The route to Clojure can be an odd one. For some it just falls straight in to the developer’s way of working (“It’s Lisp, I geddit!”). Others, like me, with our old Java based OOP heads struggled for the penny to drop.

If Java is your main language then the move to Clojure can be difficult, it’s a different way of thinking. If Clojure is your first/main language then doing Java Interop in Clojure is going to melt your head (I’ve seen this a lot, I found it surprising too).

For me the penny dropped when my then boss, Bruce Durling, put it to me like this: “Data goes in to the function, data goes out of the function”. After that everything made sense and if you make functions small, separate and testable then it’s a joy to use.

There’s one issue though that has always been a challenge, not just for Clojure but other languages, mainstream adoption.

It’s better for a developer to have two or three languages in their toolbox, not just one. The reason…. well the Apache Storm project dropped the mic.

https://storm.apache.org/2019/05/30/storm200-released.html

“While Storm’s Clojure implementation served it well for many years, it was often cited as a barrier for entry to new contributors.”

Yup get that completely.

Clojure Takes Time….

Clojure takes time to learn and to do well. There’s a group of folk in society that just get confused by too many parentheses, I was one of them. Another thing I’ve found is that adoption route can be made harder by the documentation in projects, too many times I’ve come across things that you were just supposed to know, it just wasn’t helpful.

I suffered huge huge huge imposter syndrome with the Clojure community, they talked in a different language, my mental reaction was “I don’t fit in here”. They spoke about solutions that were just plain confusing. Over the last four years of this blog I’ve done my best to break stuff down and explain it in English to give the next poor sod a chance. I was actually scared of doing my first talk at ClojureX, petrified actually. The audience in the room knew far more than I did.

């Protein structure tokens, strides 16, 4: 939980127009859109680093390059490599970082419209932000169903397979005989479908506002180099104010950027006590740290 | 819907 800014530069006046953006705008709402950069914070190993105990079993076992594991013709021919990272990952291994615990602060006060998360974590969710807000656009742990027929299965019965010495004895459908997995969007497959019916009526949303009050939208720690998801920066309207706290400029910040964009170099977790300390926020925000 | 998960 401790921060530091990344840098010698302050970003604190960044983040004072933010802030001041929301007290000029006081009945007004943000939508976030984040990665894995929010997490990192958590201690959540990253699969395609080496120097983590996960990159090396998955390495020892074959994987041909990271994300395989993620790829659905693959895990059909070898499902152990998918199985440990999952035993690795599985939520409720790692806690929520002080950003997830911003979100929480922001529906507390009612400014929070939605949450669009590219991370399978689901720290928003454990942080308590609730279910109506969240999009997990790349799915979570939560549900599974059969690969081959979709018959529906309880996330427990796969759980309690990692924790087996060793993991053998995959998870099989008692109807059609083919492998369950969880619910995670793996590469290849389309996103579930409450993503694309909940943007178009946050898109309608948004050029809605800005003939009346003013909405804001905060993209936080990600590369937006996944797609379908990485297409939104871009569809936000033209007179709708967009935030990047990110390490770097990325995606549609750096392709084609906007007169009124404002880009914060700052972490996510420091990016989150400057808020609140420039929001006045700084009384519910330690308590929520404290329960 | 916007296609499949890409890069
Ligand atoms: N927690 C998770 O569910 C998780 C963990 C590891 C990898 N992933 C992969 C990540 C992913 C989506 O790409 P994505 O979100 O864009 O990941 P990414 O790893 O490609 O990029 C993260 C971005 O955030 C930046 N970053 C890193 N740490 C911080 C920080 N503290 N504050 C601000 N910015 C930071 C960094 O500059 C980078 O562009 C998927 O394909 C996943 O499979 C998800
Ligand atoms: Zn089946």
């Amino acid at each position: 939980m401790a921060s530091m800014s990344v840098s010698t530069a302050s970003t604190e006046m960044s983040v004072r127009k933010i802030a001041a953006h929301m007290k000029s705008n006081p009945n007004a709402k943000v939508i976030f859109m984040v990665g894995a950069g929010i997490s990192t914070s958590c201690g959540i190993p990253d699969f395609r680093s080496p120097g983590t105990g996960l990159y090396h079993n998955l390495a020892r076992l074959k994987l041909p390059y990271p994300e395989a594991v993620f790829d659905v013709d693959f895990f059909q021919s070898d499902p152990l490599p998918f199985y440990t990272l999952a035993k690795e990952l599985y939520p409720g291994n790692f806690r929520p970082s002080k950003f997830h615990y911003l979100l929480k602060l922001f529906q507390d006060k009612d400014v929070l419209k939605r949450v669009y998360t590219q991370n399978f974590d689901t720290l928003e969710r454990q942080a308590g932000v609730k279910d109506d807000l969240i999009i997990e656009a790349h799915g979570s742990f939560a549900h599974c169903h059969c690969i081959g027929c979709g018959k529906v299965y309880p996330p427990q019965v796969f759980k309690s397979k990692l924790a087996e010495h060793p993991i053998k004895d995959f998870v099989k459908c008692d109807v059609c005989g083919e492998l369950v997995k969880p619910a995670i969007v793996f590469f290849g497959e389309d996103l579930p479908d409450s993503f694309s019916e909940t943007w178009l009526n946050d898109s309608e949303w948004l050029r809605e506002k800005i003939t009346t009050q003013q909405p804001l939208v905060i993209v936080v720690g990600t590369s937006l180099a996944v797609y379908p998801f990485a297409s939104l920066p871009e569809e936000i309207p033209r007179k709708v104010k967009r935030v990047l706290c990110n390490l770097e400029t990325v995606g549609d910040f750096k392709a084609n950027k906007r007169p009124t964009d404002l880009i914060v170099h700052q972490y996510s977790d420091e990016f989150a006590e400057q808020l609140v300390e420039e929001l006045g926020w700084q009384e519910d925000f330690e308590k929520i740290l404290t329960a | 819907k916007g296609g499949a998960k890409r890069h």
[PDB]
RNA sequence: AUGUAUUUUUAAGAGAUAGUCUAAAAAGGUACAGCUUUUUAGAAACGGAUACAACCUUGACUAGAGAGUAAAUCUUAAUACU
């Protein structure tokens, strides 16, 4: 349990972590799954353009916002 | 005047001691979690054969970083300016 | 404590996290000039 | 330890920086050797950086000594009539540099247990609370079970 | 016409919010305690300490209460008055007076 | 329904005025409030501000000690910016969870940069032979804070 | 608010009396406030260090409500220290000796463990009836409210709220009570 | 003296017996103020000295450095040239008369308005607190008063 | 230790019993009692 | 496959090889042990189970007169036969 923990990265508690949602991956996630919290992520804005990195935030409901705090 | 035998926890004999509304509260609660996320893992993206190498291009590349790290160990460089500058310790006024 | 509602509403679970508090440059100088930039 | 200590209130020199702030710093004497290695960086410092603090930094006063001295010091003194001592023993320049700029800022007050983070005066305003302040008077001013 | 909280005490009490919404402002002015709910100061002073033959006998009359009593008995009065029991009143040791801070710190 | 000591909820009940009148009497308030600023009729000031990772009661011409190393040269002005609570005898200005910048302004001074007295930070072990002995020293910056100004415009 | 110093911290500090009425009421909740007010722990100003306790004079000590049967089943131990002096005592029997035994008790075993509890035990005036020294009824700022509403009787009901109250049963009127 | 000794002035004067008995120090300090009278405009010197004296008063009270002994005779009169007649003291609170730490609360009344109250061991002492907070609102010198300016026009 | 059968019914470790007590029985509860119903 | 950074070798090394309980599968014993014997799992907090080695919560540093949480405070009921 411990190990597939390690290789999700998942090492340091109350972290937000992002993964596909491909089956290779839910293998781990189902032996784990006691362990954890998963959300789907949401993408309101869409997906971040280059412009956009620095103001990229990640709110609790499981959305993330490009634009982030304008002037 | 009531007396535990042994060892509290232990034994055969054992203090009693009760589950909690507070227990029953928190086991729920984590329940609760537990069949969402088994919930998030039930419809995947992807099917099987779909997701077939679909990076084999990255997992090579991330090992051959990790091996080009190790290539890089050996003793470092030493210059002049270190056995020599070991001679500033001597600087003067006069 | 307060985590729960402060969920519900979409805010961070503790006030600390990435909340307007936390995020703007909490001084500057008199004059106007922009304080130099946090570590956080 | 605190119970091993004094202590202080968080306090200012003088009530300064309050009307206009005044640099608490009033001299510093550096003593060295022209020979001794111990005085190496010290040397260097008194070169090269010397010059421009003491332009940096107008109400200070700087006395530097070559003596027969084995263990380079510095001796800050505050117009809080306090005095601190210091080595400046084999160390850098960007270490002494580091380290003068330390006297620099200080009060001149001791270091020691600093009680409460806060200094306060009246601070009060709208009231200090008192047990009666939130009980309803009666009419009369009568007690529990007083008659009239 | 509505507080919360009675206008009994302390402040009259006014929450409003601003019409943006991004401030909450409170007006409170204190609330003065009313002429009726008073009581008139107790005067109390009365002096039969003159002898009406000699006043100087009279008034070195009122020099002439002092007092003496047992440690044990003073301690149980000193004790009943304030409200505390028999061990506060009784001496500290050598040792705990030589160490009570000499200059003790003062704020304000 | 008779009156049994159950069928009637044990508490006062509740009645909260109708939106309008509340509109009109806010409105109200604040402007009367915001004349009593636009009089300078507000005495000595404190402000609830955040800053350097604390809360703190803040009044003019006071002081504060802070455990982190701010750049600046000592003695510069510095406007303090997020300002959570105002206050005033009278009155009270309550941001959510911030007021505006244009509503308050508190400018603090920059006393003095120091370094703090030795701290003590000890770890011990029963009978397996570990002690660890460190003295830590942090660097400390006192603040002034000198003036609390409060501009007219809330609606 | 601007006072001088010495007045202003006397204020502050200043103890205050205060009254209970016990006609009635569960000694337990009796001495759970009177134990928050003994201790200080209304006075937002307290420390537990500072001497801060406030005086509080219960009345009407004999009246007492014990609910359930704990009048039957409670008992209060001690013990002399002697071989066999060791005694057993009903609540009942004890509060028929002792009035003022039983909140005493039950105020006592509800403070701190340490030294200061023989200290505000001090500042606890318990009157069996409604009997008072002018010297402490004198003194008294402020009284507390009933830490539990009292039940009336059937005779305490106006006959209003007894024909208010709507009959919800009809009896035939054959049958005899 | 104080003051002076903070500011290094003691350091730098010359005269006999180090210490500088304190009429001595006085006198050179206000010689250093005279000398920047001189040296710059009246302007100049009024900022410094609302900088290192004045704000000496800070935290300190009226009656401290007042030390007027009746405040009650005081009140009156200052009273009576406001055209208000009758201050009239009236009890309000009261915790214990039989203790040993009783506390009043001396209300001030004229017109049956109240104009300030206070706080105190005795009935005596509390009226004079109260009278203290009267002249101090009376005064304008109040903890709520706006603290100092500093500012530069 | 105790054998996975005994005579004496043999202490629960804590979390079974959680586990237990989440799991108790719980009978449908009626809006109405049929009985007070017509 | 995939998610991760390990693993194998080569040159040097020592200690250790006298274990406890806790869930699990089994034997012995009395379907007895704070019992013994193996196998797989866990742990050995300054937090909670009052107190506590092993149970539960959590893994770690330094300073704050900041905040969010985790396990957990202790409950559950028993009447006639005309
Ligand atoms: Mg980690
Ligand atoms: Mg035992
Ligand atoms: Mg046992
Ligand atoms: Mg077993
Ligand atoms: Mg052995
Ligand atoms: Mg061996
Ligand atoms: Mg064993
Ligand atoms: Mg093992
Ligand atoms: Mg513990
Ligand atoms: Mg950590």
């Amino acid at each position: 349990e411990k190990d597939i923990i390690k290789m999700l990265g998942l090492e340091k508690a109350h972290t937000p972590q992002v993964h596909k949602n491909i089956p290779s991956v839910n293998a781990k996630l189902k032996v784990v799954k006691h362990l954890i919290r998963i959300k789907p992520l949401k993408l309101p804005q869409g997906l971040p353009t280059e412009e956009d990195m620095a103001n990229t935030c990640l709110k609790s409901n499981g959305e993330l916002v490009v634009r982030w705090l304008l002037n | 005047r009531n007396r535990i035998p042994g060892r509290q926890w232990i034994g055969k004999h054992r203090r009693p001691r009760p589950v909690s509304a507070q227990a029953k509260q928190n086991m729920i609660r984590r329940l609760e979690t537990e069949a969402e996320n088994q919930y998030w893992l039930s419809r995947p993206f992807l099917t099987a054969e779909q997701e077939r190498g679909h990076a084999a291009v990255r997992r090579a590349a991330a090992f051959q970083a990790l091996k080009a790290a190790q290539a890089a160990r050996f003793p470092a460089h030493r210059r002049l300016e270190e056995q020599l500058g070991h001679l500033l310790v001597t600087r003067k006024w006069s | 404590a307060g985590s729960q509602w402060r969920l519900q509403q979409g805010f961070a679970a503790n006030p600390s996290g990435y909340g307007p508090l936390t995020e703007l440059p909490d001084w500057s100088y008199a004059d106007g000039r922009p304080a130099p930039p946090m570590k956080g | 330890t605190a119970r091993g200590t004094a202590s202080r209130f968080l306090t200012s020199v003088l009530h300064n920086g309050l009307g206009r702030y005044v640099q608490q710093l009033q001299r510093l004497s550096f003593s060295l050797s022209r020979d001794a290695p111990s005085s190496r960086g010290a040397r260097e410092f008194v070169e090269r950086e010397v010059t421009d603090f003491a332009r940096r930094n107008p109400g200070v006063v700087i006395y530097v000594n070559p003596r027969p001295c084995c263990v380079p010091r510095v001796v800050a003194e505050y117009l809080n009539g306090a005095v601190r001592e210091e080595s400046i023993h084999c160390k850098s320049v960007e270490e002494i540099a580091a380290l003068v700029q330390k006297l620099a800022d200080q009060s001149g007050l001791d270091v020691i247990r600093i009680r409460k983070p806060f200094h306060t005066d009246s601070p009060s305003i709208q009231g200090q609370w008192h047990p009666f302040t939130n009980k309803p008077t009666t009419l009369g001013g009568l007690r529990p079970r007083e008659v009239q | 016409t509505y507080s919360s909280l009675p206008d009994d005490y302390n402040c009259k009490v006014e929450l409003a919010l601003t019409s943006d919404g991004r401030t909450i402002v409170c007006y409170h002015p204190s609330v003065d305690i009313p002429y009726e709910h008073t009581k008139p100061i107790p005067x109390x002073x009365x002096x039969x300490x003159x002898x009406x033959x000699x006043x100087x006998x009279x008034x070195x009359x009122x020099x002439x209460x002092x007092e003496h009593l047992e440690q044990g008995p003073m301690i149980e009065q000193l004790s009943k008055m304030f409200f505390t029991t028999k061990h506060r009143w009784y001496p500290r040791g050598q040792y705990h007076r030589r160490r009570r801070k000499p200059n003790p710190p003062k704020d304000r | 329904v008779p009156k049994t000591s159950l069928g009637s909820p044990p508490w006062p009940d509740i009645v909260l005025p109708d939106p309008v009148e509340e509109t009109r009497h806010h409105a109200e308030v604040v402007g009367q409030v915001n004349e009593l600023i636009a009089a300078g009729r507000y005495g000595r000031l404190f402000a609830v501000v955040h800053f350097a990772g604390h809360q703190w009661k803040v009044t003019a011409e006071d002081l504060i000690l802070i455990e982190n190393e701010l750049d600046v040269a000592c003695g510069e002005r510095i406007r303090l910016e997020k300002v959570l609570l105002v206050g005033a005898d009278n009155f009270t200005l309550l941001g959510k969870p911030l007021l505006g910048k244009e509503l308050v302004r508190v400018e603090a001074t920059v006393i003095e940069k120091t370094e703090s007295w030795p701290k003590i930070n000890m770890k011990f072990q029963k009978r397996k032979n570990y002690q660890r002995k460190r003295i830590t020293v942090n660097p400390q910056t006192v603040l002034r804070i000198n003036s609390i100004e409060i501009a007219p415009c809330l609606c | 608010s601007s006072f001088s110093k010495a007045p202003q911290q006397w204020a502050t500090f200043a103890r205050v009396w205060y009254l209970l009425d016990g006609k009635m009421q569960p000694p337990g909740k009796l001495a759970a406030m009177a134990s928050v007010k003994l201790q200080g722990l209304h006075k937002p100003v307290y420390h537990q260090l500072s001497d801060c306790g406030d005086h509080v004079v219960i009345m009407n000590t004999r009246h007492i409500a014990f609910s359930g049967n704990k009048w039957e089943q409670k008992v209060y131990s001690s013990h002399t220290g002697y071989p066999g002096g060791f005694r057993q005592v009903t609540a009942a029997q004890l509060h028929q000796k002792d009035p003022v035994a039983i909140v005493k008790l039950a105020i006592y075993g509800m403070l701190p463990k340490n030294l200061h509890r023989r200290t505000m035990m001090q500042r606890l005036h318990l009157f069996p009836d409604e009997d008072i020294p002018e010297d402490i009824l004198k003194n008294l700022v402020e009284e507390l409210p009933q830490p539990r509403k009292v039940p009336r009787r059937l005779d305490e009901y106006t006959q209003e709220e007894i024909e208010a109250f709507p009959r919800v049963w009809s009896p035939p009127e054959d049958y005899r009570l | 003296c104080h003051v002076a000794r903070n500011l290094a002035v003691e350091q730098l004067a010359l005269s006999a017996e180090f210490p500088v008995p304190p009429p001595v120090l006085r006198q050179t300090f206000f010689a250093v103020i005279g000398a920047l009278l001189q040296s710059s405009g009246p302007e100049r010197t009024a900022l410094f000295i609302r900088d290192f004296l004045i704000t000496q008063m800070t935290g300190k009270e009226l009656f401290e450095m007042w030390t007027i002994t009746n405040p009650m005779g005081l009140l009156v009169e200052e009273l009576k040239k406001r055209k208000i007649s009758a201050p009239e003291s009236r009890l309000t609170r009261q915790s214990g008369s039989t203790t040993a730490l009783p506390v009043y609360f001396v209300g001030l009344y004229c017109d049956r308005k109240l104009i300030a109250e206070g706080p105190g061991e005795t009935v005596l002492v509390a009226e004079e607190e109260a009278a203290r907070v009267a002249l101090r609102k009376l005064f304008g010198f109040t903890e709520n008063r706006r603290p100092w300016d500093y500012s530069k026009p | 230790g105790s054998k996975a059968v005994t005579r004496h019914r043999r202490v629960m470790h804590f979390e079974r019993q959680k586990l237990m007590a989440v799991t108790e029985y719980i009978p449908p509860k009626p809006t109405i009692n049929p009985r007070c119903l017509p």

Finding Clojure developers is pretty much an uphill struggle, it’s a small circle. Finding good ones is harder, though that could be said of Scala and the like too. It’s easier to cross train someone from Java into Clojure but that takes time and most companies are not in a position to wait, there’s work to be done. Recently I was talking to a company who were potentially interested in hiring but the made one thing very clear, “We wouldn’t want you to do anything in Clojure, no one here can support it.”, I totally agree, the bus number is key.

So with something like Apache Storm this does not come as a surprise, Apache projects need adopters and that is a numbers game. Do a project with minority adoption and then there’s a good chance the project will wither and die. Actually I didn’t realise Storm was written in Clojure until I read the announcement.

The Bottom Line is I Love Clojure

Knowing what I know now I find it hard to move away from Clojure. DeskHoppa is 100% Clojure but I know it’ll be developing that for the time being. I’ve realised that it’s a niche especially when it comes to things like Strata Data Conference where I’ve always put things in Java and some Clojure, I’ve had too otherwise my talks get rejected.

I never wanted to learn Haskell…….